• Located on the 8.5-acre island on the north end of Hagerman Lake, which boasts no running water or electricity, providing a unique experience of community and enjoying nature in a special way
    • 5:1 camper to staff ratio encourages formation of strong, Christ-centered relationships
    • Maximum island camper attendance of 32 per week.
    • 8 campers sleep in each yurt, along with one counselor per yurt
    • Permanent outdoor structures provide cover during inclement weather
    • Constant two-way radio communication with a full time camp staff member provides safety in case of an emergency
    • Food is lovingly prepared at the mainland kitchen and brought over to the island each meal
    • Without watches, cell phones, iPods, game devices, candy, snacks, and other media access, campers and staff focus on building a Christ-centered community through conversation, play, study, singing, and prayer.
    • Activities include morning and evening chapel around a campfire, waterfront activities like swimming and the Mountain Dew Swing, eating around a large family table, Island Ball and other daily games, high and low ropes experiences on the Island challenge courses, daily “walk partner” one-on-one conversations with campers and staff, the giant rope swing (loving called the Tarzan Swing), and some interaction with the native “Sasquatch”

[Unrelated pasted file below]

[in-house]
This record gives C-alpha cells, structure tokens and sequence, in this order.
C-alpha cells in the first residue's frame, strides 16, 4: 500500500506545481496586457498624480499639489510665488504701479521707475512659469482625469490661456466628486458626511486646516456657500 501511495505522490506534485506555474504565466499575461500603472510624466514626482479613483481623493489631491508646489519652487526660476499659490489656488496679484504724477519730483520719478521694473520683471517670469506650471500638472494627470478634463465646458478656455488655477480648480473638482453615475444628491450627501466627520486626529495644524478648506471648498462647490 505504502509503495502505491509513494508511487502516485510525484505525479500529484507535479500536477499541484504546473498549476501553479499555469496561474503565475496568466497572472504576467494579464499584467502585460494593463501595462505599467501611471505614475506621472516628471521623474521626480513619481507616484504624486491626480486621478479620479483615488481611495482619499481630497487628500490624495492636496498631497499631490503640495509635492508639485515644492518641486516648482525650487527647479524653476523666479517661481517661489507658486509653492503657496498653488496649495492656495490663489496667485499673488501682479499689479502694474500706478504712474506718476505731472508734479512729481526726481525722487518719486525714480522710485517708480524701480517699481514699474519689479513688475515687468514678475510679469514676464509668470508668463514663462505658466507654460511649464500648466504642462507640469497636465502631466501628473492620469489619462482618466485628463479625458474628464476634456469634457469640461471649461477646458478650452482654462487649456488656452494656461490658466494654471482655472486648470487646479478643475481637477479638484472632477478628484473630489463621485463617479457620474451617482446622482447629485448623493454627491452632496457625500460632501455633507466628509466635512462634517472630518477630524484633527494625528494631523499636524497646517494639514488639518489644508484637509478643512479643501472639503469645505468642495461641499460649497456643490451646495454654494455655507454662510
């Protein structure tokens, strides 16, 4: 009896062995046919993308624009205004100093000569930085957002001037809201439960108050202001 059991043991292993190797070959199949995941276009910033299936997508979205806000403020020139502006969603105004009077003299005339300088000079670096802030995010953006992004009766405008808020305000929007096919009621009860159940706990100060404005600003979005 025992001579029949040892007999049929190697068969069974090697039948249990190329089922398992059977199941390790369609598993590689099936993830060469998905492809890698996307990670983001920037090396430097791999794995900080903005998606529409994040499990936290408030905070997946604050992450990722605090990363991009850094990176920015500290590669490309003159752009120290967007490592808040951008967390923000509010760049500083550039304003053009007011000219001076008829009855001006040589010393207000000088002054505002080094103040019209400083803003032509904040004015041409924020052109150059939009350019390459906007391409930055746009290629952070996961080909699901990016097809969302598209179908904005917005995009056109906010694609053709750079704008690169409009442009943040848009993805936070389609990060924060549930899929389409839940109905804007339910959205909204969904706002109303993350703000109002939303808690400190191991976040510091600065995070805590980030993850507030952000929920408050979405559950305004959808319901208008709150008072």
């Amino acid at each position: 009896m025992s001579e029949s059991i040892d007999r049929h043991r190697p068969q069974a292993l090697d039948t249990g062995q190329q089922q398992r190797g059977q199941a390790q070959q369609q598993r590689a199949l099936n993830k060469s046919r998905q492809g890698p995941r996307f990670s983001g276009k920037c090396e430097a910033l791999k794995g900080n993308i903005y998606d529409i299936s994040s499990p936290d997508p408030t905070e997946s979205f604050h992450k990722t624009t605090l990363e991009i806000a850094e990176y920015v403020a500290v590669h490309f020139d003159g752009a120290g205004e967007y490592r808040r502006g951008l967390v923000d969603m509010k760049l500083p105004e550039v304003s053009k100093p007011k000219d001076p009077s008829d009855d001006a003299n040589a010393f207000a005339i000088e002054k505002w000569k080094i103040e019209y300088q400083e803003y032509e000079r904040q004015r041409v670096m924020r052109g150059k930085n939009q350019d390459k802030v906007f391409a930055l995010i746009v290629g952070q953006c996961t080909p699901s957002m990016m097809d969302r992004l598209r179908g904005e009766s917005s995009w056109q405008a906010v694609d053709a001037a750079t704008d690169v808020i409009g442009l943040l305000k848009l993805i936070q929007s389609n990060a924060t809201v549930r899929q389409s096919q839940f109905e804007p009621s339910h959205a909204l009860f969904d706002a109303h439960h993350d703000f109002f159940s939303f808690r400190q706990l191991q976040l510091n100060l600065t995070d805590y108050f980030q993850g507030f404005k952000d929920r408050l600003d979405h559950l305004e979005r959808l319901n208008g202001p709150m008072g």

• More Island info Here.


    • Various canoeing and backpacking wilderness trips in Michigan’s Upper Peninsula and Northern Wisconsin are offered through the Trips Program.
    • Trips led by two or more Wilderness First Aid and Lifeguard (American Red Cross) certified staff members
    • Daily meals prepared on trail (either from scratch, or pre-packaged meals)
    • Daily devotional times
    • Weekly devotional journal provided to enhance each camper’s spiritual reflection and formation during the trip
    • Average group size of 10-12 with an average camper to staff ratio not to exceed 6:1
    • Campers sleep in tents, with staff supervision in an adjacent tent
    • More Trip Info Here.

The food at Covenant Point is central to the camp experience. Each home-cooked meal is lovingly prepared (mostly from scratch) by the cooks and the summer kitchen crew. While maintaining State of Michigan and ACA kitchen regulations, our talented kitchen staff prepares meals to meet the utmost standards of deliciousness. Each menu is reviewed by a local dietitian to ensure that campers receive adequate nutrition, and meals for those with dietary restrictions are carefully prepared to ensure the safety of each camper. Don’t leave camp without having our famous baked oatmeal and homemade Point pizza, singing one of our camp graces, or poking your head in the kitchen to thank those who serve so selflessly to provide each visitor with good food and a smile.